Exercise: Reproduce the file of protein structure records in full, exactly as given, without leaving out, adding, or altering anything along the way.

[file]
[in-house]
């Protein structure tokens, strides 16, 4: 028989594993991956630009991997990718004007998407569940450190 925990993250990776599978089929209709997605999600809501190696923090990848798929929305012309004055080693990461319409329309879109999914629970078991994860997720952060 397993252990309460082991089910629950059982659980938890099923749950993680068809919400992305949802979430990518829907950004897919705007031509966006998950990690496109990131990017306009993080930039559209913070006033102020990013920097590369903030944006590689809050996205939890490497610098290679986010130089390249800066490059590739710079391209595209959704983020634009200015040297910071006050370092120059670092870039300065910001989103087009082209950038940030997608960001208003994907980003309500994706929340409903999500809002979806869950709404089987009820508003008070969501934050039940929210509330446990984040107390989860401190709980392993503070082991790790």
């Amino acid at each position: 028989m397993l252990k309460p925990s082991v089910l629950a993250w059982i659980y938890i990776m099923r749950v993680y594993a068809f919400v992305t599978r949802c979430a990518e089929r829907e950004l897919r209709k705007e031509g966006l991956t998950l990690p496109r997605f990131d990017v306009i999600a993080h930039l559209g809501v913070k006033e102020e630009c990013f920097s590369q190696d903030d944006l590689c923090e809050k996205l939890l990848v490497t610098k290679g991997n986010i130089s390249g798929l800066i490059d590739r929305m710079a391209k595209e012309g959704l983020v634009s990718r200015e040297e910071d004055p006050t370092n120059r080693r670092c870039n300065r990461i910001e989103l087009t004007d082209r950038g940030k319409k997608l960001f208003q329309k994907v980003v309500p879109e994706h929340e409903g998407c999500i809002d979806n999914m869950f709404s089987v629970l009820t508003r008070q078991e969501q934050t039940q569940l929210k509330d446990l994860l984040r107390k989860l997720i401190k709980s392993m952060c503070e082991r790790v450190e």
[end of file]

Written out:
[in-house]
């Protein structure tokens, strides 16, 4: 028989594993991956630009991997990718004007998407569940450190 925990993250990776599978089929209709997605999600809501190696923090990848798929929305012309004055080693990461319409329309879109999914629970078991994860997720952060 397993252990309460082991089910629950059982659980938890099923749950993680068809919400992305949802979430990518829907950004897919705007031509966006998950990690496109990131990017306009993080930039559209913070006033102020990013920097590369903030944006590689809050996205939890490497610098290679986010130089390249800066490059590739710079391209595209959704983020634009200015040297910071006050370092120059670092870039300065910001989103087009082209950038940030997608960001208003994907980003309500994706929340409903999500809002979806869950709404089987009820508003008070969501934050039940929210509330446990984040107390989860401190709980392993503070082991790790």
């Amino acid at each position: 028989m397993l252990k309460p925990s082991v089910l629950a993250w059982i659980y938890i990776m099923r749950v993680y594993a068809f919400v992305t599978r949802c979430a990518e089929r829907e950004l897919r209709k705007e031509g966006l991956t998950l990690p496109r997605f990131d990017v306009i999600a993080h930039l559209g809501v913070k006033e102020e630009c990013f920097s590369q190696d903030d944006l590689c923090e809050k996205l939890l990848v490497t610098k290679g991997n986010i130089s390249g798929l800066i490059d590739r929305m710079a391209k595209e012309g959704l983020v634009s990718r200015e040297e910071d004055p006050t370092n120059r080693r670092c870039n300065r990461i910001e989103l087009t004007d082209r950038g940030k319409k997608l960001f208003q329309k994907v980003v309500p879109e994706h929340e409903g998407c999500i809002d979806n999914m869950f709404s089987v629970l009820t508003r008070q078991e969501q934050t039940q569940l929210k509330d446990l994860l984040r107390k989860l997720i401190k709980s392993m952060c503070e082991r790790v450190e």